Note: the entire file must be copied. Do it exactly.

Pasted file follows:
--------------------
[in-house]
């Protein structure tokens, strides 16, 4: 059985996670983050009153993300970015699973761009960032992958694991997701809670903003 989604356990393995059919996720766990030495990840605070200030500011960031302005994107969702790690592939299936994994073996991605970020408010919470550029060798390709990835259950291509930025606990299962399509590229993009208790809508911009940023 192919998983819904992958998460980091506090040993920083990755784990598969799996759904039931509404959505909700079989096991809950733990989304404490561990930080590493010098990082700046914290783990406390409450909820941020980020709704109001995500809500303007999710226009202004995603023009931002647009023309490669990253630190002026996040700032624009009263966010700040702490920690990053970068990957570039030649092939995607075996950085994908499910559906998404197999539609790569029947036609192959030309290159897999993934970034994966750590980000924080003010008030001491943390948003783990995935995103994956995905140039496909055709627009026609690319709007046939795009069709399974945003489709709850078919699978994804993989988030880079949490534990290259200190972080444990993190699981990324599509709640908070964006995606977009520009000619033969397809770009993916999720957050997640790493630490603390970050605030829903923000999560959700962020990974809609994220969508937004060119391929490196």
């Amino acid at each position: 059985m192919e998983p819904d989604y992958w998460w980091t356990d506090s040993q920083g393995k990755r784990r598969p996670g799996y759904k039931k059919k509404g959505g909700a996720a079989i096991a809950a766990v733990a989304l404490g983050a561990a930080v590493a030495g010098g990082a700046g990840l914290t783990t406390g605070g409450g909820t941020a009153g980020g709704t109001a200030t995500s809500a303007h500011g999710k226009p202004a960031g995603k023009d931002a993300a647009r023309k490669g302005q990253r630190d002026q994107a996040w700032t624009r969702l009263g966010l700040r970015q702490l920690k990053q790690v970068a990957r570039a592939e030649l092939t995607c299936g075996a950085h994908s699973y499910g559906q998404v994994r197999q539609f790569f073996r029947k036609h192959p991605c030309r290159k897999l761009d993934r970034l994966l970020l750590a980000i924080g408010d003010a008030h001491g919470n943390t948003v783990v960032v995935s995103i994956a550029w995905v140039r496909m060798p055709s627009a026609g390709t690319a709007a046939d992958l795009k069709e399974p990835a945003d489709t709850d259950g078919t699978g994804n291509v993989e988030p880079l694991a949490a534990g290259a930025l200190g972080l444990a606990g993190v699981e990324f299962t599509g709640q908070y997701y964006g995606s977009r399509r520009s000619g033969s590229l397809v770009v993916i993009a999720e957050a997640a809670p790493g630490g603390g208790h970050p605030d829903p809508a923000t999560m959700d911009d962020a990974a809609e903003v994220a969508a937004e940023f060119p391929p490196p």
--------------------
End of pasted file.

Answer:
[in-house]
């Protein structure tokens, strides 16, 4: 059985996670983050009153993300970015699973761009960032992958694991997701809670903003 989604356990393995059919996720766990030495990840605070200030500011960031302005994107969702790690592939299936994994073996991605970020408010919470550029060798390709990835259950291509930025606990299962399509590229993009208790809508911009940023 192919998983819904992958998460980091506090040993920083990755784990598969799996759904039931509404959505909700079989096991809950733990989304404490561990930080590493010098990082700046914290783990406390409450909820941020980020709704109001995500809500303007999710226009202004995603023009931002647009023309490669990253630190002026996040700032624009009263966010700040702490920690990053970068990957570039030649092939995607075996950085994908499910559906998404197999539609790569029947036609192959030309290159897999993934970034994966750590980000924080003010008030001491943390948003783990995935995103994956995905140039496909055709627009026609690319709007046939795009069709399974945003489709709850078919699978994804993989988030880079949490534990290259200190972080444990993190699981990324599509709640908070964006995606977009520009000619033969397809770009993916999720957050997640790493630490603390970050605030829903923000999560959700962020990974809609994220969508937004060119391929490196």
């Amino acid at each position: 059985m192919e998983p819904d989604y992958w998460w980091t356990d506090s040993q920083g393995k990755r784990r598969p996670g799996y759904k039931k059919k509404g959505g909700a996720a079989i096991a809950a766990v733990a989304l404490g983050a561990a930080v590493a030495g010098g990082a700046g990840l914290t783990t406390g605070g409450g909820t941020a009153g980020g709704t109001a200030t995500s809500a303007h500011g999710k226009p202004a960031g995603k023009d931002a993300a647009r023309k490669g302005q990253r630190d002026q994107a996040w700032t624009r969702l009263g966010l700040r970015q702490l920690k990053q790690v970068a990957r570039a592939e030649l092939t995607c299936g075996a950085h994908s699973y499910g559906q998404v994994r197999q539609f790569f073996r029947k036609h192959p991605c030309r290159k897999l761009d993934r970034l994966l970020l750590a980000i924080g408010d003010a008030h001491g919470n943390t948003v783990v960032v995935s995103i994956a550029w995905v140039r496909m060798p055709s627009a026609g390709t690319a709007a046939d992958l795009k069709e399974p990835a945003d489709t709850d259950g078919t699978g994804n291509v993989e988030p880079l694991a949490a534990g290259a930025l200190g972080l444990a606990g993190v699981e990324f299962t599509g709640q908070y997701y964006g995606s977009r399509r520009s000619g033969s590229l397809v770009v993916i993009a999720e957050a997640a809670p790493g630490g603390g208790h970050p605030d829903p809508a923000t999560m959700d911009d962020a990974a809609e903003v994220a969508a937004e940023f060119p391929p490196p």